Have you ever heard the phrase – once in a blue moon. I should think so. So I delved a little deeper to find out what it really means and where it comes from
Countless poems and songs have been written about the Blue Moon, meaning an event that does not come around too often.
The phrase ‘Blue Moon’ became widespread in the late 19th century. One of the reasons could be that there was an actual event when the moon really turned blue. The date was the 26th of August 1883. On this day, a massive eruption occurred on the Indonesian island of Krakatoa.
The death toll counted over 34,000 people and many more injured. A number of tsunamis followed and the shocks were felt as far as Australia. Two-thirds of the island of Krakatoa was completely destroyed and debris was found as far as Madagascar.
As a result, an ash column stretching over miles entered the atmosphere. It subsequently lowered the world temperature by over 1.2 degrees. But the positive byproducts were spectacular orange sunsets and the moon had a blue-greenish tinge. This phenomenon lasted for a few years and the phrase Blue Moon was born.
Disturbingly, in early 2020 Krakatoa shows signs of activity again and there was even a small eruption in April, but nobody was hurt.
We know a Blue Moon is a rare occurrence – but how often does this actually happen and how is it calculated? There are 2 definitions.
1. Four full moons in a season
The first definition refers to a fourth full moon in a season. The year has four seasons: spring, summer, autumn and winter and normally each season has 3 full moons. So that brings the yearly total to 12 full moons and the main reason why the year has 12 calendar months.
The Ancient Roman year was comprised of 12 moon cycles and then a period of rest, roughly what we now call January and February which did not exist at that time.
The new year started again in March. This coincided with the new military marching season, ruled by Mars, the God of war. To keep the year in sync with the seasons, very occasionally an additional moon cycle was added to the year. This meant there were now 13 months (moon cycles) instead of the usual 12. As a result, one season had 4 full moons instead of 3. The last full moon in that season was called a Blue Moon.
When Julius Caesar adopted the solar calendar model, he created 12 calendar months per year. (calendar comes from the Latin word for register) and abolished the 13th lunar month altogether. Instead, he opted for leap days every 4 years.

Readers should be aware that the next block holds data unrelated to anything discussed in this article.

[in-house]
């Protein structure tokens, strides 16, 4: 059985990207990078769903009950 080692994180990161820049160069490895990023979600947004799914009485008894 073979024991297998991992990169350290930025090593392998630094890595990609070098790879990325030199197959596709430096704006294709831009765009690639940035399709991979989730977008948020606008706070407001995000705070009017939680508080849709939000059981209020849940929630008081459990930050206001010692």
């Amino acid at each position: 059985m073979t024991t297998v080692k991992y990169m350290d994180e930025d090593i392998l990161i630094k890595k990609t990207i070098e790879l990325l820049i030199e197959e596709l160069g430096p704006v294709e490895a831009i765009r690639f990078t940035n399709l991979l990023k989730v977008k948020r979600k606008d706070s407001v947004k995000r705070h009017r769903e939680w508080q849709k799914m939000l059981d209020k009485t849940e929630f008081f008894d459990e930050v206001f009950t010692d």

Although the new Roman sun calendar replaced the former lunar model for official duties and taxes, many pagan rituals were still celebrated in accordance with the moon cycle. About 400 years later, Theodosius I made Christianity the official Roman religion. The table very quickly turned. Less than 100 years earlier Christians had been persecuted for their belief and public executions often followed.
Under Theodosius I, now Christian heretics and people who did not adopt this new state religion found themselves in the same position. Any pre-Christian practices such as fertility rituals, worship of nature and following the lunar instead of the new sun calendars were outlawed.
The number 13 became synonymous with outdated knowledge and seen as evil. It was hailed double unlucky if the combination fell on a Friday (the day of worship for Friga, the pagan fertility goddess). This lore is still alive in fairy stories. Do you remember the 12 good fairy godmothers in Sleeping Beauty and the 13th came to dinner and spoilt it all?
To give you an idea of how often this happens – The last ‘Blue Moons’ according to this definition occurred on the 21st May 2016 and 18th May 2019. The next Blue Moon is due on the 22nd August 2021. So on average, a Blue Moon happens every 3 years, hence the saying ‘ once in a blue moon’, meaning an event that is very rare.
2. Two full moons in a calendar month
Another way of describing a ‘blue moon’ came later. Normally a calendar month has one New Moon and one Full Moon, but occasionally 2 of each can occur in the same month. From the 19th century onwards it became popular to call the second Full Moon in a given calendar month ‘a blue moon’. Although still rare, this event occurs more randomly than the first definition. The last time this kind of Blue Moon happened was in March 2016 and there were no Blue Moons in 2017. 2018 had a Blue Moon in January (31st), no full moon in February, and then again another Blue Moon in March (31st March). After that, the next Blue Moon happens on the 31st October 2020 which incidentally is also Halloween.